Handhelds are back
Steam Deck, Logitech G Cloud and Playdate are just three of many new handhelds. Portable games consoles are experiencing a revival, but in a different way than before.
I love my Steam Deck. I’m not alone in that. The device flies off shelves like the PlayStation 5 when available. It’s been a while since Valve’s handhelds was the only portable gaming device on the block. Take the Playdate. My colleague Simon Balissat definitely wasn’t the only person who was bowled over by its 1-bit display and crank. You can play with real Game Boy gear or Atari Lynx modules on the Analogue Pocket. With cloud gaming handhelds such as Razer Edge and Logitech G Cloud, you can also play actual games. The deluge of portable games consoles comes after years of drought with Nintendo as the sole ruler.
The PS Vita was Nintendo’s last main contender in the handheld market. That was in 2011. In spite of the cult following – I still have my PS Vita – there never came a successor. Since then, Nintendo has set the pace with DS, 3DS and Switch. Ironically, the Japanese game developer heralded the revival of handhelds in 2017 with the launch of the Switch.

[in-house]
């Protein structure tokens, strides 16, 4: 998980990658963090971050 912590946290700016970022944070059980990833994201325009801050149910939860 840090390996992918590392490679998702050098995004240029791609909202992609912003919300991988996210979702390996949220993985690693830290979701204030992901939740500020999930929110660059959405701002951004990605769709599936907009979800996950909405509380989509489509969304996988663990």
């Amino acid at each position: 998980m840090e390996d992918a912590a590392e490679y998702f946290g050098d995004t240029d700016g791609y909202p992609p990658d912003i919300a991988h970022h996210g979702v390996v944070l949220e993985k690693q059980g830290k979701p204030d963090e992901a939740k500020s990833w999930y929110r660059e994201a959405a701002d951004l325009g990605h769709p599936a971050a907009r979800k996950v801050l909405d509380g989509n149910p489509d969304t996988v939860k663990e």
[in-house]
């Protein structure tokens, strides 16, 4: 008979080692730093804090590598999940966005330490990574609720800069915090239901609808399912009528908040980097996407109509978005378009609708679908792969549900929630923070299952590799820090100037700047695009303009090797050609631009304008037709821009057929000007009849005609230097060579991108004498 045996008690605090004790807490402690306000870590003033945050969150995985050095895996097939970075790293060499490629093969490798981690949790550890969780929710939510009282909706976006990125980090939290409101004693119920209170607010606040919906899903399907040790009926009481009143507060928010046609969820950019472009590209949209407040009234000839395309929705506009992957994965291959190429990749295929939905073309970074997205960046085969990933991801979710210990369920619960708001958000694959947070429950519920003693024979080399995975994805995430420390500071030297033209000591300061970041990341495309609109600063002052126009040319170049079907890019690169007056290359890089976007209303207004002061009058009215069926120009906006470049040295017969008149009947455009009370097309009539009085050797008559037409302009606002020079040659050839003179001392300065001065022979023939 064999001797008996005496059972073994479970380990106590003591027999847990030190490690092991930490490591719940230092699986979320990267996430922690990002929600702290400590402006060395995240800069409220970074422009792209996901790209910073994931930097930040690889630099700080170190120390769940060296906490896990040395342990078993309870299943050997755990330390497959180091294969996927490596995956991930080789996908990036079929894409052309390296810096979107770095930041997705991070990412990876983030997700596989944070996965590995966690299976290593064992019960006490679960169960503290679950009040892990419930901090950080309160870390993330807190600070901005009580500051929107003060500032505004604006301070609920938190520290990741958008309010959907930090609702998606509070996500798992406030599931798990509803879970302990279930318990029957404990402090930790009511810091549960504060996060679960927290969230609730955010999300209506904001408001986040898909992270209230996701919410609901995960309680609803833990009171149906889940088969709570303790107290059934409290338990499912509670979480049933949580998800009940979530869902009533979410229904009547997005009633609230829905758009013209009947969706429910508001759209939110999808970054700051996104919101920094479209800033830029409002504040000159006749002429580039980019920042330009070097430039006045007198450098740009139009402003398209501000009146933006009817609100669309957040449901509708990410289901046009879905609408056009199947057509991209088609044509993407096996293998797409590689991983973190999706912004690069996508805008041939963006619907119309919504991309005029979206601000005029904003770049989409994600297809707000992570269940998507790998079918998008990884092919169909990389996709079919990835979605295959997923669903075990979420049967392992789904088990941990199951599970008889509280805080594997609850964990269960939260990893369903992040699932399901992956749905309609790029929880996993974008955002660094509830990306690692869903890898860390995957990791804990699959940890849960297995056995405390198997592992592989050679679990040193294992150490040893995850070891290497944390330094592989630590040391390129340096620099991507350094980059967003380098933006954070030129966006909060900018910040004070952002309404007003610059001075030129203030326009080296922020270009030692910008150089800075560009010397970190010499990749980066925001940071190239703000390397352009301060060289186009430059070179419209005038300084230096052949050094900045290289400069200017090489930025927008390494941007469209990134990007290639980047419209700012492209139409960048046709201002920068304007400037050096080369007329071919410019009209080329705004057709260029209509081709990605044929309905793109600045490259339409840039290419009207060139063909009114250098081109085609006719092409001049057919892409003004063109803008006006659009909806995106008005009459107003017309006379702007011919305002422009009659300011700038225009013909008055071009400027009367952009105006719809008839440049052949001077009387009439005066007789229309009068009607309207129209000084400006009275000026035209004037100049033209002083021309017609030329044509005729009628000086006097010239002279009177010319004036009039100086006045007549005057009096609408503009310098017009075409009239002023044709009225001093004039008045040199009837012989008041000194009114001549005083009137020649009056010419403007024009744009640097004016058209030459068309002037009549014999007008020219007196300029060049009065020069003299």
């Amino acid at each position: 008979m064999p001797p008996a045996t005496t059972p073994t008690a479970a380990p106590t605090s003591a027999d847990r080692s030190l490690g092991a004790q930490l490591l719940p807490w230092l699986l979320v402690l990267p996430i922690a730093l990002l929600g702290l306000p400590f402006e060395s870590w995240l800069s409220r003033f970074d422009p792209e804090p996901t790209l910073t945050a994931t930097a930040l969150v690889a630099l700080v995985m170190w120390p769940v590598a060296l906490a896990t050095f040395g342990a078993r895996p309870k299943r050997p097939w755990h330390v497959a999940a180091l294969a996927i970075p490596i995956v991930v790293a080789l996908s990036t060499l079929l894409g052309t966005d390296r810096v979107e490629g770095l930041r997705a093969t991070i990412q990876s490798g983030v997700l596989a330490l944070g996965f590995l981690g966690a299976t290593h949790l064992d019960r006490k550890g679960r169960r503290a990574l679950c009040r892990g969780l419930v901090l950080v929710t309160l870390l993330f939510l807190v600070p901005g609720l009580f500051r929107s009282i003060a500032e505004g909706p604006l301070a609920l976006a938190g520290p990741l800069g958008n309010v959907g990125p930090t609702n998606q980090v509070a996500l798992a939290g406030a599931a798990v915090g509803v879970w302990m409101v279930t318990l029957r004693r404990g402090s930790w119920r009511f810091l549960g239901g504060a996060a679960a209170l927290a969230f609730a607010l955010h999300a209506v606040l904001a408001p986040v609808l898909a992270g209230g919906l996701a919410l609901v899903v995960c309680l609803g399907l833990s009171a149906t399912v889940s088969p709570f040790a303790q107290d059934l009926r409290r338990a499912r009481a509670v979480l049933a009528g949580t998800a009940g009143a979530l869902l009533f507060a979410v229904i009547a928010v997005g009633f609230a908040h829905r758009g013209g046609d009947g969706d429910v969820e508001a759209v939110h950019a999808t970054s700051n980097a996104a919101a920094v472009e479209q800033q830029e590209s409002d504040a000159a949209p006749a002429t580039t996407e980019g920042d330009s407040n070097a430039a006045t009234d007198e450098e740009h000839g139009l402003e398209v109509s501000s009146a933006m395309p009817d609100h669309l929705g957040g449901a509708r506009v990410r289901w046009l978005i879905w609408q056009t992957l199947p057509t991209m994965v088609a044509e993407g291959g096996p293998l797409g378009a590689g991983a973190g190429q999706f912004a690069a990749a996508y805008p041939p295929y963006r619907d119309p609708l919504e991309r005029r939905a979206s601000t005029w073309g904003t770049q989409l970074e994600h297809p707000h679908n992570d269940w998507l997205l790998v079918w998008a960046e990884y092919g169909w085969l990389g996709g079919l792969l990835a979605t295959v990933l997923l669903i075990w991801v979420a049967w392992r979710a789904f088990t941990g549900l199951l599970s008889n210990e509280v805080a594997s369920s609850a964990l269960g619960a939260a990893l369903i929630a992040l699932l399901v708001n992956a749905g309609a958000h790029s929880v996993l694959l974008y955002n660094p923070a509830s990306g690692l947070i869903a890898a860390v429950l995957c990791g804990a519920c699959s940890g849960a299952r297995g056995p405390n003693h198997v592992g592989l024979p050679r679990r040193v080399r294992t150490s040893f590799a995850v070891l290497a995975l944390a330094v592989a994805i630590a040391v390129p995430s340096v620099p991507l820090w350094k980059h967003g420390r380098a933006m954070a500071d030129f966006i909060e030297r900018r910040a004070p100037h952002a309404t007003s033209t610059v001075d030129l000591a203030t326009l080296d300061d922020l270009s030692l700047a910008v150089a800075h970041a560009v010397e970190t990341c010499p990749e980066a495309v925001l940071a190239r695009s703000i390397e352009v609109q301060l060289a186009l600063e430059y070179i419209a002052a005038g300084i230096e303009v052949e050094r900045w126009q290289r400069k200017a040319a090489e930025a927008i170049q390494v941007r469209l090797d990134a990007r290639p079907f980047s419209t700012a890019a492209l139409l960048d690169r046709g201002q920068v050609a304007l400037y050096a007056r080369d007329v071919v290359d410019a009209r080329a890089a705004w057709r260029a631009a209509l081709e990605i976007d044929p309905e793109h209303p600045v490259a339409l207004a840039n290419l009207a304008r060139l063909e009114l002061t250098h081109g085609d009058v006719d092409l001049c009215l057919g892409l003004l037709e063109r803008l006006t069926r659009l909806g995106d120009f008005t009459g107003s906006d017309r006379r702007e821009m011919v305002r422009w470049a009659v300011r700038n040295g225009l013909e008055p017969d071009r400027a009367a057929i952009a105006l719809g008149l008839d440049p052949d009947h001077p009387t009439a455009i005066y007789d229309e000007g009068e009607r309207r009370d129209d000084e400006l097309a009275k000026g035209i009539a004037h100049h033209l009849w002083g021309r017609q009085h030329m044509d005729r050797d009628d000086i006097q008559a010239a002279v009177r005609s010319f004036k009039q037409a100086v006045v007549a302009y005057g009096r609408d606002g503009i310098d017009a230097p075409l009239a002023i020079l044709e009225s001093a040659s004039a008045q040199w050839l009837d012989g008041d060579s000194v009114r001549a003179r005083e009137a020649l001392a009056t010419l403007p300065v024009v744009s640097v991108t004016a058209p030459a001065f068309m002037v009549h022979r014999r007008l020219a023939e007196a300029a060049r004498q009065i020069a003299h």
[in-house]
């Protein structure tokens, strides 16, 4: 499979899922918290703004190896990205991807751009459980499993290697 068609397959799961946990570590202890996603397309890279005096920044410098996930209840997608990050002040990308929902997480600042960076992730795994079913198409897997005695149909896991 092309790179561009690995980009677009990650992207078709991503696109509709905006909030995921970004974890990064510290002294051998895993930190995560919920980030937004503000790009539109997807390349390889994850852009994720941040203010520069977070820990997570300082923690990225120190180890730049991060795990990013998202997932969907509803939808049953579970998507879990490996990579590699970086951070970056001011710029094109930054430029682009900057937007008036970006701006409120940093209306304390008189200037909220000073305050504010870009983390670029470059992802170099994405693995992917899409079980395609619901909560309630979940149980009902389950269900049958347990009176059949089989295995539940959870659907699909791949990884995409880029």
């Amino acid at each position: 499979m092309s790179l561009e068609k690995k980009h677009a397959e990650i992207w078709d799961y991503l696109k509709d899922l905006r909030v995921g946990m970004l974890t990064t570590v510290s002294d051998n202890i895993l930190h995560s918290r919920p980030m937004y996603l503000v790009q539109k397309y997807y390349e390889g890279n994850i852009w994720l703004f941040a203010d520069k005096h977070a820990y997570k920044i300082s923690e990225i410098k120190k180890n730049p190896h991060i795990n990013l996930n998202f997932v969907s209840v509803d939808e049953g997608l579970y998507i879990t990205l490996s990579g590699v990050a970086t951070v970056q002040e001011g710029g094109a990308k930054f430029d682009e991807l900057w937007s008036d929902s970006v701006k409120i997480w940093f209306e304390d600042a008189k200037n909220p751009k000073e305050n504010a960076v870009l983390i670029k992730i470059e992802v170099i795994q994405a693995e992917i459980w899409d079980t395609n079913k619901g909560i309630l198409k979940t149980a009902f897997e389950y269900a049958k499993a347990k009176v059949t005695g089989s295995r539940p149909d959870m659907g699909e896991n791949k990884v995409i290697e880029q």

Why did handhelds disappear in the first place?
You’ll probably be familiar with the grey block that goes by the name of Game Boy. Nintendo’s stroke of genius from 1989. Not least thanks to being bundled with «Tetris». This ensured Game Boy was popular with kids and adults alike. When combined with Game Boy Color sales, the device sold 120 million copies. No wonder other companies wanted in on the action. First and foremost of those was Sega with its Game Gear. A worthy combatant, but also the only success story in this segment. Then game giant, Atari, made an attempt with Lynx but failed miserably.
Apart from Nintendo, no one seems to have had a lasting victory with handhelds. Sony only dipped its toes into the water after two hugely successful game consoles. With over 80 million sold, the 2004 PlayStation Portable (PSP) was a resounding win. Nevertheless, it still lagged behind the Nintendo DS, which launched in the same year and cashed in 155 million sales. Sony had another go in 2011 with the PS Vita. In spite of its advanced hardware, the device was a flop. There were umpteen reasons why it fell flat. The wrong target group and not enough (good) games, to name a few, but most of all, it was down to smartphones.